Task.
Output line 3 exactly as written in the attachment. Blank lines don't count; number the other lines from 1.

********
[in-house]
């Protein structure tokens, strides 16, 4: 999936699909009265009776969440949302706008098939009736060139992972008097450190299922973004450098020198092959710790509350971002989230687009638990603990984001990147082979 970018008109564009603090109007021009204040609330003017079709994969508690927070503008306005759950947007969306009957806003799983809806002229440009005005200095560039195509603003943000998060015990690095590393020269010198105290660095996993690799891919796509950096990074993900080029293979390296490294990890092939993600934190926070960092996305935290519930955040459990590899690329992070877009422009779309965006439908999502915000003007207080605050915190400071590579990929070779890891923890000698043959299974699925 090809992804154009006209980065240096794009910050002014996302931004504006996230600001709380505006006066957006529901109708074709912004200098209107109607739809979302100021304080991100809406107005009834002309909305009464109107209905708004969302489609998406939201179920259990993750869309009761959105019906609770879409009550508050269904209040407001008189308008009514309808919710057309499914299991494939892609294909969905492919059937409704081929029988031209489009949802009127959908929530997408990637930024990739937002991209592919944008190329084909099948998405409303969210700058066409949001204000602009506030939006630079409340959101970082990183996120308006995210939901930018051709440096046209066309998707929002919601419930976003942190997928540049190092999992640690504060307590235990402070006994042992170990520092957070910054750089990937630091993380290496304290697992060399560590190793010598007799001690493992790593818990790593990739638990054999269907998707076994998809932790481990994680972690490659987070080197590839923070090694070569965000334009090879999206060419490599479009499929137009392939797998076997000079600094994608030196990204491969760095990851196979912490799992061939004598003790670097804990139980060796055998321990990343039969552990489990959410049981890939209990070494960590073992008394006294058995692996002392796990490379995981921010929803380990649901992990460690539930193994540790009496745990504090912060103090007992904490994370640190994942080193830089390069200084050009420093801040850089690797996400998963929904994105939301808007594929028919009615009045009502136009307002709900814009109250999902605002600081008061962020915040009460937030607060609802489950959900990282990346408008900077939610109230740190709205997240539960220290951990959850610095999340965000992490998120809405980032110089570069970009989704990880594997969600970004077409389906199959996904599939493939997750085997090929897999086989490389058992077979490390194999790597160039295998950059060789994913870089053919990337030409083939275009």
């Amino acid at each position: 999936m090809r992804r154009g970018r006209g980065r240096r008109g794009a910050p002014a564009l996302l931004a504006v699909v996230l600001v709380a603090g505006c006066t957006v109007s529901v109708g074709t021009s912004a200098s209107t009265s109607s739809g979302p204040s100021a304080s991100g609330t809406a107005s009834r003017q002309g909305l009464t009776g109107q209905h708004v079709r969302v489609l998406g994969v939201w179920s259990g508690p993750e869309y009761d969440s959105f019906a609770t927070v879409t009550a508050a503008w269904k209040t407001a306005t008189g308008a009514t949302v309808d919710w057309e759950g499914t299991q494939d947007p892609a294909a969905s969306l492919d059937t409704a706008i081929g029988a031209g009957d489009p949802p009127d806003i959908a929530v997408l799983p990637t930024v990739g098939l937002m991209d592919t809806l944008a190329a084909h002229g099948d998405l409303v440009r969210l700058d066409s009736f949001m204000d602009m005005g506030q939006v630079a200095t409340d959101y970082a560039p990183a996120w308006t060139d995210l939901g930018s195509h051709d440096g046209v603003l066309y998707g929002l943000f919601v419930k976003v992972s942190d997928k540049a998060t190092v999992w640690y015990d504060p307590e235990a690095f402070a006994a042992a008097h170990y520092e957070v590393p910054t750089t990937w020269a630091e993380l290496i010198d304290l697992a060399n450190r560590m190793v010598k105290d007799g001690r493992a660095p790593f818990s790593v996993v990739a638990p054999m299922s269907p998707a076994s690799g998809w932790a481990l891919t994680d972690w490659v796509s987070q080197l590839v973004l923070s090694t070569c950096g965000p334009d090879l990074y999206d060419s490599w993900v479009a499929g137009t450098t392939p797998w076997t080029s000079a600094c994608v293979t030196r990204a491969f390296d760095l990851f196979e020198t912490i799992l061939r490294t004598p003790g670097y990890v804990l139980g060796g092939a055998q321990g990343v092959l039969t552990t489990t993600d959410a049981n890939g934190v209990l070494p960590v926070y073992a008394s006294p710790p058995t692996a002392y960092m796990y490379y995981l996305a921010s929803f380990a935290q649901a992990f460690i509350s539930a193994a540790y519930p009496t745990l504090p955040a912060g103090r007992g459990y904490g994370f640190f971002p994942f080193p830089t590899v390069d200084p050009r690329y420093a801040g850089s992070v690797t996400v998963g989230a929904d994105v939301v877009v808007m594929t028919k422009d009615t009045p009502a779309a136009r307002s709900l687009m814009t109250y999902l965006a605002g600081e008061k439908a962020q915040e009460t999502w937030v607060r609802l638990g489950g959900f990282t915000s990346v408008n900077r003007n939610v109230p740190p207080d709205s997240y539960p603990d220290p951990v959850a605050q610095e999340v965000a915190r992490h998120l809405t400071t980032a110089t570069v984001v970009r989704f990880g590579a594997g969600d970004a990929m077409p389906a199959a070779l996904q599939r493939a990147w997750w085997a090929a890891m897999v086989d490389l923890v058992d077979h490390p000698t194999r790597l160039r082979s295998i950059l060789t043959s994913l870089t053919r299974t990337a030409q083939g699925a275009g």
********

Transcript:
């Amino acid at each position: 999936m090809r992804r154009g970018r006209g980065r240096r008109g794009a910050p002014a564009l996302l931004a504006v699909v996230l600001v709380a603090g505006c006066t957006v109007s529901v109708g074709t021009s912004a200098s209107t009265s109607s739809g979302p204040s100021a304080s991100g609330t809406a107005s009834r003017q002309g909305l009464t009776g109107q209905h708004v079709r969302v489609l998406g994969v939201w179920s259990g508690p993750e869309y009761d969440s959105f019906a609770t927070v879409t009550a508050a503008w269904k209040t407001a306005t008189g308008a009514t949302v309808d919710w057309e759950g499914t299991q494939d947007p892609a294909a969905s969306l492919d059937t409704a706008i081929g029988a031209g009957d489009p949802p009127d806003i959908a929530v997408l799983p990637t930024v990739g098939l937002m991209d592919t809806l944008a190329a084909h002229g099948d998405l409303v440009r969210l700058d066409s009736f949001m204000d602009m005005g506030q939006v630079a200095t409340d959101y970082a560039p990183a996120w308006t060139d995210l939901g930018s195509h051709d440096g046209v603003l066309y998707g929002l943000f919601v419930k976003v992972s942190d997928k540049a998060t190092v999992w640690y015990d504060p307590e235990a690095f402070a006994a042992a008097h170990y520092e957070v590393p910054t750089t990937w020269a630091e993380l290496i010198d304290l697992a060399n450190r560590m190793v010598k105290d007799g001690r493992a660095p790593f818990s790593v996993v990739a638990p054999m299922s269907p998707a076994s690799g998809w932790a481990l891919t994680d972690w490659v796509s987070q080197l590839v973004l923070s090694t070569c950096g965000p334009d090879l990074y999206d060419s490599w993900v479009a499929g137009t450098t392939p797998w076997t080029s000079a600094c994608v293979t030196r990204a491969f390296d760095l990851f196979e020198t912490i799992l061939r490294t004598p003790g670097y990890v804990l139980g060796g092939a055998q321990g990343v092959l039969t552990t489990t993600d959410a049981n890939g934190v209990l070494p960590v926070y073992a008394s006294p710790p058995t692996a002392y960092m796990y490379y995981l996305a921010s929803f380990a935290q649901a992990f460690i509350s539930a193994a540790y519930p009496t745990l504090p955040a912060g103090r007992g459990y904490g994370f640190f971002p994942f080193p830089t590899v390069d200084p050009r690329y420093a801040g850089s992070v690797t996400v998963g989230a929904d994105v939301v877009v808007m594929t028919k422009d009615t009045p009502a779309a136009r307002s709900l687009m814009t109250y999902l965006a605002g600081e008061k439908a962020q915040e009460t999502w937030v607060r609802l638990g489950g959900f990282t915000s990346v408008n900077r003007n939610v109230p740190p207080d709205s997240y539960p603990d220290p951990v959850a605050q610095e999340v965000a915190r992490h998120l809405t400071t980032a110089t570069v984001v970009r989704f990880g590579a594997g969600d970004a990929m077409p389906a199959a070779l996904q599939r493939a990147w997750w085997a090929a890891m897999v086989d490389l923890v058992d077979h490390p000698t194999r790597l160039r082979s295998i950059l060789t043959s994913l870089t053919r299974t990337a030409q083939g699925a275009g």